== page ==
Bahrain’s King Hamad Bin Isa Al-Khalifa is to inaugurate the largest Catholic church in the Arabian Peninsula on 9 December, a day before it will be consecrated in front of a small congregation.
Located in Awali, a small town in the centre of Bahrain, the Cathedral of Mary Queen of Arabia will be able to accommodate 2,300 worshippers and is intended to serve as a reference point for the Apostolic Vicariate of Northern Arabia (which includes Bahrain, Kuwait, Qatar and, formally, Saudi Arabia).
The community is currently headed by Cardinal Luis Tagle, Apostolic Vicar of Southern Arabia, following the death last year of Bishop Camillo Ballin, Apostolic Vicar for Northern Arabia, who was said to be the driving force behind the project. The new church will be the second cathedral in the vicariate after Kuwait’s Holy Family in the Desert Cathedral.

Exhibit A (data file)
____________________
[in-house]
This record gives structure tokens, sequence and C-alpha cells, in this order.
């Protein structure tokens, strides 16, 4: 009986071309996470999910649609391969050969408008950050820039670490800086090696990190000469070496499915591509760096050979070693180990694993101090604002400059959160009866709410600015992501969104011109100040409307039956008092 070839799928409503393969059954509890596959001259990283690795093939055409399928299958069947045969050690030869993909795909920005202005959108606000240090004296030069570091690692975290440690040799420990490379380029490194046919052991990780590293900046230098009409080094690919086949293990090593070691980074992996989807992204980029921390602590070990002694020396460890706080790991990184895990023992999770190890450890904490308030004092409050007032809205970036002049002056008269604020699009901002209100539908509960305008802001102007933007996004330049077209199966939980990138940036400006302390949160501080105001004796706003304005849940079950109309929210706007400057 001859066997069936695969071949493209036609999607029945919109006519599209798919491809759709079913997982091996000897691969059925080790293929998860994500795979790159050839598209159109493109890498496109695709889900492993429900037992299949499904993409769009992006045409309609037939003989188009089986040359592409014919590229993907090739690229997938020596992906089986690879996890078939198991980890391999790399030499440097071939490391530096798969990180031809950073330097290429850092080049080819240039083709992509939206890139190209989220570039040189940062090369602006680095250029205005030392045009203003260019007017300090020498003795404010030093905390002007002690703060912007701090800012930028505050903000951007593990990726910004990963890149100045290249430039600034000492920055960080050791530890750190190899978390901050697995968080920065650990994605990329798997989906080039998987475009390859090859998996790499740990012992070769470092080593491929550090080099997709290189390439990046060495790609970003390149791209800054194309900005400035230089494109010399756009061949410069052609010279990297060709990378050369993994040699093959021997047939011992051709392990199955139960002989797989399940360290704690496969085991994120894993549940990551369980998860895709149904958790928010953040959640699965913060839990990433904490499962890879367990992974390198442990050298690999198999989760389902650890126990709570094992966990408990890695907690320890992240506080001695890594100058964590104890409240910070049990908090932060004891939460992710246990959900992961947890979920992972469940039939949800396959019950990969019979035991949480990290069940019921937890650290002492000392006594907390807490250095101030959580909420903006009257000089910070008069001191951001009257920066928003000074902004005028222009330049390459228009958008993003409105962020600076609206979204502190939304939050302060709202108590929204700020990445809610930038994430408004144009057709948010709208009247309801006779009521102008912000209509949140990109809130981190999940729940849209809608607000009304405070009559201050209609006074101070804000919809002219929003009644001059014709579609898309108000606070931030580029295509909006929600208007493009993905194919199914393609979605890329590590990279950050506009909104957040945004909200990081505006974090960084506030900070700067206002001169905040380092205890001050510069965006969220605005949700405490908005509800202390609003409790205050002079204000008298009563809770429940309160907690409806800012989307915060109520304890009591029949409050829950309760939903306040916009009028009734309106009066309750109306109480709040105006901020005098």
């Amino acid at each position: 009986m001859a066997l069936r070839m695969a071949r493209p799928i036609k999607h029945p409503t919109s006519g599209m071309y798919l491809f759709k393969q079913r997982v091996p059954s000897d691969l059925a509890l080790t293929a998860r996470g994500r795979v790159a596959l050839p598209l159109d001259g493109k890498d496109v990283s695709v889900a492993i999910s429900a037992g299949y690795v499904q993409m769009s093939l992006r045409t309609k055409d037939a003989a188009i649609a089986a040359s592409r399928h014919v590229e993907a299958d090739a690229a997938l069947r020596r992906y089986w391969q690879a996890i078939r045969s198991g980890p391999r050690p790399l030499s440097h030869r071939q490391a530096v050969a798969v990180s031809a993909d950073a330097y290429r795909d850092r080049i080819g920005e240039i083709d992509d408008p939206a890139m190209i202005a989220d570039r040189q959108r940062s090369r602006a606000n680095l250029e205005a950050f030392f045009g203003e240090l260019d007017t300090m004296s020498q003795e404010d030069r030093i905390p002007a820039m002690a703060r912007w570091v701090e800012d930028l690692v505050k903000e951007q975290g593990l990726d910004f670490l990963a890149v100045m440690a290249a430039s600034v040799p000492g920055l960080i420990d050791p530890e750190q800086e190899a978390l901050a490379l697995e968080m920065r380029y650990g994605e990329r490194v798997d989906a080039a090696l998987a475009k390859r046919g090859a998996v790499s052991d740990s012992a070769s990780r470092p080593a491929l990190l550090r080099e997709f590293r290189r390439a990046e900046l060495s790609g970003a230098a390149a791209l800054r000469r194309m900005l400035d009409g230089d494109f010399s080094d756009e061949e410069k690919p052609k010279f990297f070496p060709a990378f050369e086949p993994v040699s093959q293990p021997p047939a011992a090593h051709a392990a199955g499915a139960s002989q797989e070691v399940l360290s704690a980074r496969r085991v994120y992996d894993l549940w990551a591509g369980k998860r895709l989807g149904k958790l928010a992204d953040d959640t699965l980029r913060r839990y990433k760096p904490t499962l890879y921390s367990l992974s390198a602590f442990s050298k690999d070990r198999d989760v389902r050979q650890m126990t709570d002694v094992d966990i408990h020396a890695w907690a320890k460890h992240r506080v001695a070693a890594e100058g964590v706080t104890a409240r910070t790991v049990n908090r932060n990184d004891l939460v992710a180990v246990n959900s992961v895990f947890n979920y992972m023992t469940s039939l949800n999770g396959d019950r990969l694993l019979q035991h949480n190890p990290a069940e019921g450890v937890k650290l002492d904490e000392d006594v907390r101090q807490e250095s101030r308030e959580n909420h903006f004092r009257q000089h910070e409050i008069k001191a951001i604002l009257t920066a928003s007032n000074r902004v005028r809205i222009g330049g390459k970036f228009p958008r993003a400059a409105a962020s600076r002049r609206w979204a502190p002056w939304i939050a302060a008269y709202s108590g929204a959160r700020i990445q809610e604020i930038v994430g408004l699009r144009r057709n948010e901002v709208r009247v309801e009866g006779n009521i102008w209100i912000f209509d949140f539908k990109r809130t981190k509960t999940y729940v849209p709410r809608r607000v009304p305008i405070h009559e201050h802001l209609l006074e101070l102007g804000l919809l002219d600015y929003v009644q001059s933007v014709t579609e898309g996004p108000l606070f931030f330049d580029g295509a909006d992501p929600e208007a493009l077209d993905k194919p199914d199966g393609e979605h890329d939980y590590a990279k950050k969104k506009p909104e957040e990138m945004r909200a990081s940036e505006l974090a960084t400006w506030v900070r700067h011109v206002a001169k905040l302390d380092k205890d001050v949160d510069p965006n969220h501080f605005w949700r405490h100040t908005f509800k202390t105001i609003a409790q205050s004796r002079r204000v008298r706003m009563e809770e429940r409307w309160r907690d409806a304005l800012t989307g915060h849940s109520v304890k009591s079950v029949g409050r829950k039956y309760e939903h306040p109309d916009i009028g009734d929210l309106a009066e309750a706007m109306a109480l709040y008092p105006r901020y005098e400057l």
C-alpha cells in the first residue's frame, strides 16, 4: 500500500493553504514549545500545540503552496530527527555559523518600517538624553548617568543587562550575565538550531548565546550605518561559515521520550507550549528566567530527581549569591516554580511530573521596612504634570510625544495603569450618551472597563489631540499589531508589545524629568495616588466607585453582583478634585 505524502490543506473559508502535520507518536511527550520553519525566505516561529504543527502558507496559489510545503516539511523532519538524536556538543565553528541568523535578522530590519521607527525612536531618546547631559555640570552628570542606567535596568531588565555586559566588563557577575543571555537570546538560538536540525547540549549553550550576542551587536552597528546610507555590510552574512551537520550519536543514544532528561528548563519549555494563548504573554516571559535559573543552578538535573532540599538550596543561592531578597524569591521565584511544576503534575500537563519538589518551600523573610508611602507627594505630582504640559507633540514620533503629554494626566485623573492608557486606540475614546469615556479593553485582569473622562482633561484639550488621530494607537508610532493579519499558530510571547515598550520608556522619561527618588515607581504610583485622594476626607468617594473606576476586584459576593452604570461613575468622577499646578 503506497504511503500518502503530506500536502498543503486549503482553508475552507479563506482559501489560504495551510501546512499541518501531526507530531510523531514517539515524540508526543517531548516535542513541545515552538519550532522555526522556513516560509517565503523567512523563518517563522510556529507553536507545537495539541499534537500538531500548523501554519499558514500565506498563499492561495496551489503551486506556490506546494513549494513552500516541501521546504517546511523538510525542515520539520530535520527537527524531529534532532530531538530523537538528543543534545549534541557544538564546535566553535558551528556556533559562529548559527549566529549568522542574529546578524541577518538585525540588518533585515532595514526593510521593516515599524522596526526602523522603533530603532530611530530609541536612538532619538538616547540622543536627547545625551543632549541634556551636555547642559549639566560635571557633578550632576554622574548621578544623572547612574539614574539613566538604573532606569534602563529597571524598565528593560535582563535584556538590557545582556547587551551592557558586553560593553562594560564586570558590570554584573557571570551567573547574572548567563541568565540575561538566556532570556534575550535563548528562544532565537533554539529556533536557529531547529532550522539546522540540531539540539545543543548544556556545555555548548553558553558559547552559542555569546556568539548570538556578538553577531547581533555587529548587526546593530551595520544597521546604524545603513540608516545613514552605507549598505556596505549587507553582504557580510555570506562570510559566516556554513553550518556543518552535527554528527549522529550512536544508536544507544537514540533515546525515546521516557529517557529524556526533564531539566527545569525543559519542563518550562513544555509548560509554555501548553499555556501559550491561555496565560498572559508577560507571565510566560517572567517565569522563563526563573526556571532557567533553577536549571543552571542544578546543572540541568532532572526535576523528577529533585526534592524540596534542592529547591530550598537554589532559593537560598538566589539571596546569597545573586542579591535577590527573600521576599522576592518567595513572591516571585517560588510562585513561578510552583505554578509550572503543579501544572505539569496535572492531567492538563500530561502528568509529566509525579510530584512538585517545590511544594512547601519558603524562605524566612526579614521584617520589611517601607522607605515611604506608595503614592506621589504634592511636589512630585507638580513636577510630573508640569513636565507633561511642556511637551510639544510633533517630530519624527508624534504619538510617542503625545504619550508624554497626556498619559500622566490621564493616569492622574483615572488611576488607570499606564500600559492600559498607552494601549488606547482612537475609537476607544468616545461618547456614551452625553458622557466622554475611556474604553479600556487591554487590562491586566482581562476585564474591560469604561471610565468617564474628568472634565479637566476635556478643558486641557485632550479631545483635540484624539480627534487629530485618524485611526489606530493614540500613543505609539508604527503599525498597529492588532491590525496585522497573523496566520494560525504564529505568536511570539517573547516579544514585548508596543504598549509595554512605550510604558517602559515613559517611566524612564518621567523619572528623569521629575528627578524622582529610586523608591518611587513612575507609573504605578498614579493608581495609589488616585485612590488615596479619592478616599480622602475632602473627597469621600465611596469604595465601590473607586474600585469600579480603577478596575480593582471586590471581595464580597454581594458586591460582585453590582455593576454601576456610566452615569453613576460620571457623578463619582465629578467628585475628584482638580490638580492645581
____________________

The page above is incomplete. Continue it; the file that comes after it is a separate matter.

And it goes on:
The cathedral is dedicated after the Arabian Peninsula’s proclaimed Catholic patron saint, Our Lady of Arabia who was officially recognised by the Vatican in 2011.
According to Vatican News, the church’s construction dates back to February 2013 when King Hamad donated 9,000 square metres of land to the local Catholic community. Christians make up ten per cent of the Gulf kingdom’s population, including around 80,000 Catholics, most of whom are migrant workers from India and the Philippines.
Following last year’s normalisation with Israel, in September Bahrain held its first public Jewish prayer services in decades at the country’s only synagogue which was renovated after it had been destroyed during the 1947 Manama riots in the wake of the conflict in Palestine.